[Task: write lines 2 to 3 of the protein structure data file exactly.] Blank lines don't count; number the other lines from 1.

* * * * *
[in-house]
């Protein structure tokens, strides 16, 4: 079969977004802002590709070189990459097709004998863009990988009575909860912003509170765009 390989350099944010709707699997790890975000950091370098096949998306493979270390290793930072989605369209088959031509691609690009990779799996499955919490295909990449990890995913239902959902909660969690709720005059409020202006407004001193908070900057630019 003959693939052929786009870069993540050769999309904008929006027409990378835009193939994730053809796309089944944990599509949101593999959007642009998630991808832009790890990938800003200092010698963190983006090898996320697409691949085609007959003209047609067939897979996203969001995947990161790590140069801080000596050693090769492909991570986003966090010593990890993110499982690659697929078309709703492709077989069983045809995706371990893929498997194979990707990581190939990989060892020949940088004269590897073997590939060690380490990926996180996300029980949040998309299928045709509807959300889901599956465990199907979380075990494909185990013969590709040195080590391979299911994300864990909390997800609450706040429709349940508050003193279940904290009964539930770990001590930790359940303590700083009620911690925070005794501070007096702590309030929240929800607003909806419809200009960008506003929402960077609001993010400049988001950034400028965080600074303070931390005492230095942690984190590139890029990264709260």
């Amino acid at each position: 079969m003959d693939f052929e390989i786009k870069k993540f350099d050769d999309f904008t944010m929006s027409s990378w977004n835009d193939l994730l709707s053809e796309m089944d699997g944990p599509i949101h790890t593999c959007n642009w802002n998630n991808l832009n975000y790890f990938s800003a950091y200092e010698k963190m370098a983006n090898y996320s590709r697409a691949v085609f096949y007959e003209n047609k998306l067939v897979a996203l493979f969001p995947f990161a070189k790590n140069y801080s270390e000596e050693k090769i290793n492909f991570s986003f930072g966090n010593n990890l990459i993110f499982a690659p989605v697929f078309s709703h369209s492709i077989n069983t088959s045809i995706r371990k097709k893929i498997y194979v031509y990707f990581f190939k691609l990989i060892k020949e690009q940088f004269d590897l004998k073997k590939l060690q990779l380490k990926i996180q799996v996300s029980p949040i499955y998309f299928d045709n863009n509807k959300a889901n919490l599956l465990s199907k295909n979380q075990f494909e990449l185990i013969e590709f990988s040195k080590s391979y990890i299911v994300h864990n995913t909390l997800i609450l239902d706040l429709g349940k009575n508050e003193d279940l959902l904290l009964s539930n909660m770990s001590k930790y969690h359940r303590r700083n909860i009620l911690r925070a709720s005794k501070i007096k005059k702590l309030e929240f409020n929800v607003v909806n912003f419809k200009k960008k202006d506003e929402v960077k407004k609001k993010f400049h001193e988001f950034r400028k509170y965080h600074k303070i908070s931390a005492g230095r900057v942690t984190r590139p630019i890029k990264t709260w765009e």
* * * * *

């Protein structure tokens, strides 16, 4: 079969977004802002590709070189990459097709004998863009990988009575909860912003509170765009 390989350099944010709707699997790890975000950091370098096949998306493979270390290793930072989605369209088959031509691609690009990779799996499955919490295909990449990890995913239902959902909660969690709720005059409020202006407004001193908070900057630019 003959693939052929786009870069993540050769999309904008929006027409990378835009193939994730053809796309089944944990599509949101593999959007642009998630991808832009790890990938800003200092010698963190983006090898996320697409691949085609007959003209047609067939897979996203969001995947990161790590140069801080000596050693090769492909991570986003966090010593990890993110499982690659697929078309709703492709077989069983045809995706371990893929498997194979990707990581190939990989060892020949940088004269590897073997590939060690380490990926996180996300029980949040998309299928045709509807959300889901599956465990199907979380075990494909185990013969590709040195080590391979299911994300864990909390997800609450706040429709349940508050003193279940904290009964539930770990001590930790359940303590700083009620911690925070005794501070007096702590309030929240929800607003909806419809200009960008506003929402960077609001993010400049988001950034400028965080600074303070931390005492230095942690984190590139890029990264709260």
């Amino acid at each position: 079969m003959d693939f052929e390989i786009k870069k993540f350099d050769d999309f904008t944010m929006s027409s990378w977004n835009d193939l994730l709707s053809e796309m089944d699997g944990p599509i949101h790890t593999c959007n642009w802002n998630n991808l832009n975000y790890f990938s800003a950091y200092e010698k963190m370098a983006n090898y996320s590709r697409a691949v085609f096949y007959e003209n047609k998306l067939v897979a996203l493979f969001p995947f990161a070189k790590n140069y801080s270390e000596e050693k090769i290793n492909f991570s986003f930072g966090n010593n990890l990459i993110f499982a690659p989605v697929f078309s709703h369209s492709i077989n069983t088959s045809i995706r371990k097709k893929i498997y194979v031509y990707f990581f190939k691609l990989i060892k020949e690009q940088f004269d590897l004998k073997k590939l060690q990779l380490k990926i996180q799996v996300s029980p949040i499955y998309f299928d045709n863009n509807k959300a889901n919490l599956l465990s199907k295909n979380q075990f494909e990449l185990i013969e590709f990988s040195k080590s391979y990890i299911v994300h864990n995913t909390l997800i609450l239902d706040l429709g349940k009575n508050e003193d279940l959902l904290l009964s539930n909660m770990s001590k930790y969690h359940r303590r700083n909860i009620l911690r925070a709720s005794k501070i007096k005059k702590l309030e929240f409020n929800v607003v909806n912003f419809k200009k960008k202006d506003e929402v960077k407004k609001k993010f400049h001193e988001f950034r400028k509170y965080h600074k303070i908070s931390a005492g230095r900057v942690t984190r590139p630019i890029k990264t709260w765009e």